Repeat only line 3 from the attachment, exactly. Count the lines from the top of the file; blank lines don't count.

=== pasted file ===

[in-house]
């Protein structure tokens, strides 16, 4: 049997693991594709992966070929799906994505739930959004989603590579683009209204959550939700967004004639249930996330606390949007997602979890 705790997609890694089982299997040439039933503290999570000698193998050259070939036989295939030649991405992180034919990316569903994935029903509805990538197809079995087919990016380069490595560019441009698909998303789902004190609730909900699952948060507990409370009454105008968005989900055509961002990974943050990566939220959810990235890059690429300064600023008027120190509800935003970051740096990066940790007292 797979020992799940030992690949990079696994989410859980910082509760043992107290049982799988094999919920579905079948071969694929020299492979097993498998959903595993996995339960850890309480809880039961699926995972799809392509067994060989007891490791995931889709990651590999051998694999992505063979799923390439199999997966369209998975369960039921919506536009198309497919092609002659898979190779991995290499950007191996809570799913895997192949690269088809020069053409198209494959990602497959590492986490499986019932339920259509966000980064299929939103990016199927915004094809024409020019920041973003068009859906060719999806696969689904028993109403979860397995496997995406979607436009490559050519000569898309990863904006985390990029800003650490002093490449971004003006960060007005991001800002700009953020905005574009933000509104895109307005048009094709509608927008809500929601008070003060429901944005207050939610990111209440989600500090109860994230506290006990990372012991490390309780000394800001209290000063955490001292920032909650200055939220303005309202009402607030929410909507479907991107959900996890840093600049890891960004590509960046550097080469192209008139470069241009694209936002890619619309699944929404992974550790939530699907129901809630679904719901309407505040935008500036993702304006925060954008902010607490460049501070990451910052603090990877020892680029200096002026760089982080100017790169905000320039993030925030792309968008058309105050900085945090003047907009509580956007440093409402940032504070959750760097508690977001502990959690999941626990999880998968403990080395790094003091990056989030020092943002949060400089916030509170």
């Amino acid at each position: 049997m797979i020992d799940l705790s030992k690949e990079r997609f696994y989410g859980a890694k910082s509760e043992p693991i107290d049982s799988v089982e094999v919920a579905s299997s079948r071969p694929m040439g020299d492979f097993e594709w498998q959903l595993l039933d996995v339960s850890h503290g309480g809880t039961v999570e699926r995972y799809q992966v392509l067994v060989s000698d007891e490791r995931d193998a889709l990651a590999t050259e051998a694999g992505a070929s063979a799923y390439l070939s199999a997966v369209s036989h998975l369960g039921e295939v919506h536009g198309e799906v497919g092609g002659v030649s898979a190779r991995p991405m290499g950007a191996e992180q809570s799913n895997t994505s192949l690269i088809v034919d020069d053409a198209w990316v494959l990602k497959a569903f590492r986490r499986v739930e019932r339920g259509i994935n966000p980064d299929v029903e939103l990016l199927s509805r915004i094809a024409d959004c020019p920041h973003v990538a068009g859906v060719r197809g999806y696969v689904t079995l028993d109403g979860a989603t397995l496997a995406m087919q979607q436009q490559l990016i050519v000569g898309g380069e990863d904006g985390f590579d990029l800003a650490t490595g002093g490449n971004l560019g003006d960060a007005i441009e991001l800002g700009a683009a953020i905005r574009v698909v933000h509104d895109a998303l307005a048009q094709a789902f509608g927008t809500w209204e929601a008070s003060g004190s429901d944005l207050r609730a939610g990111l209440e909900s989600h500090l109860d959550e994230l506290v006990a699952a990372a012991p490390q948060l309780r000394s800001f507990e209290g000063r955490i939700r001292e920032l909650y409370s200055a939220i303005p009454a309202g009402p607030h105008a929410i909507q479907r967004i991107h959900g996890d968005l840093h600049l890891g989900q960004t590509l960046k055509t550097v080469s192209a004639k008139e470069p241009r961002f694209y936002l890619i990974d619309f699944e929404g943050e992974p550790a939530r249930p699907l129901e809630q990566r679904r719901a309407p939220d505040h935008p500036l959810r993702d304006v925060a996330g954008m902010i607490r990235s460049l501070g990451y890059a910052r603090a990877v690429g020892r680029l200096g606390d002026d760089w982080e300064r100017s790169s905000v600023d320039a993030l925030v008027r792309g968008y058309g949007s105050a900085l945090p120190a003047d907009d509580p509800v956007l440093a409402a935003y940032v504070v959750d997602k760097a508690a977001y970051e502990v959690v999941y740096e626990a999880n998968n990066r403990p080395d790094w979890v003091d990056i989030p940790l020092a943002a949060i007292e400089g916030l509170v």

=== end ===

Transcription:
């Amino acid at each position: 049997m797979i020992d799940l705790s030992k690949e990079r997609f696994y989410g859980a890694k910082s509760e043992p693991i107290d049982s799988v089982e094999v919920a579905s299997s079948r071969p694929m040439g020299d492979f097993e594709w498998q959903l595993l039933d996995v339960s850890h503290g309480g809880t039961v999570e699926r995972y799809q992966v392509l067994v060989s000698d007891e490791r995931d193998a889709l990651a590999t050259e051998a694999g992505a070929s063979a799923y390439l070939s199999a997966v369209s036989h998975l369960g039921e295939v919506h536009g198309e799906v497919g092609g002659v030649s898979a190779r991995p991405m290499g950007a191996e992180q809570s799913n895997t994505s192949l690269i088809v034919d020069d053409a198209w990316v494959l990602k497959a569903f590492r986490r499986v739930e019932r339920g259509i994935n966000p980064d299929v029903e939103l990016l199927s509805r915004i094809a024409d959004c020019p920041h973003v990538a068009g859906v060719r197809g999806y696969v689904t079995l028993d109403g979860a989603t397995l496997a995406m087919q979607q436009q490559l990016i050519v000569g898309g380069e990863d904006g985390f590579d990029l800003a650490t490595g002093g490449n971004l560019g003006d960060a007005i441009e991001l800002g700009a683009a953020i905005r574009v698909v933000h509104d895109a998303l307005a048009q094709a789902f509608g927008t809500w209204e929601a008070s003060g004190s429901d944005l207050r609730a939610g990111l209440e909900s989600h500090l109860d959550e994230l506290v006990a699952a990372a012991p490390q948060l309780r000394s800001f507990e209290g000063r955490i939700r001292e920032l909650y409370s200055a939220i303005p009454a309202g009402p607030h105008a929410i909507q479907r967004i991107h959900g996890d968005l840093h600049l890891g989900q960004t590509l960046k055509t550097v080469s192209a004639k008139e470069p241009r961002f694209y936002l890619i990974d619309f699944e929404g943050e992974p550790a939530r249930p699907l129901e809630q990566r679904r719901a309407p939220d505040h935008p500036l959810r993702d304006v925060a996330g954008m902010i607490r990235s460049l501070g990451y890059a910052r603090a990877v690429g020892r680029l200096g606390d002026d760089w982080e300064r100017s790169s905000v600023d320039a993030l925030v008027r792309g968008y058309g949007s105050a900085l945090p120190a003047d907009d509580p509800v956007l440093a409402a935003y940032v504070v959750d997602k760097a508690a977001y970051e502990v959690v999941y740096e626990a999880n998968n990066r403990p080395d790094w979890v003091d990056i989030p940790l020092a943002a949060i007292e400089g916030l509170v």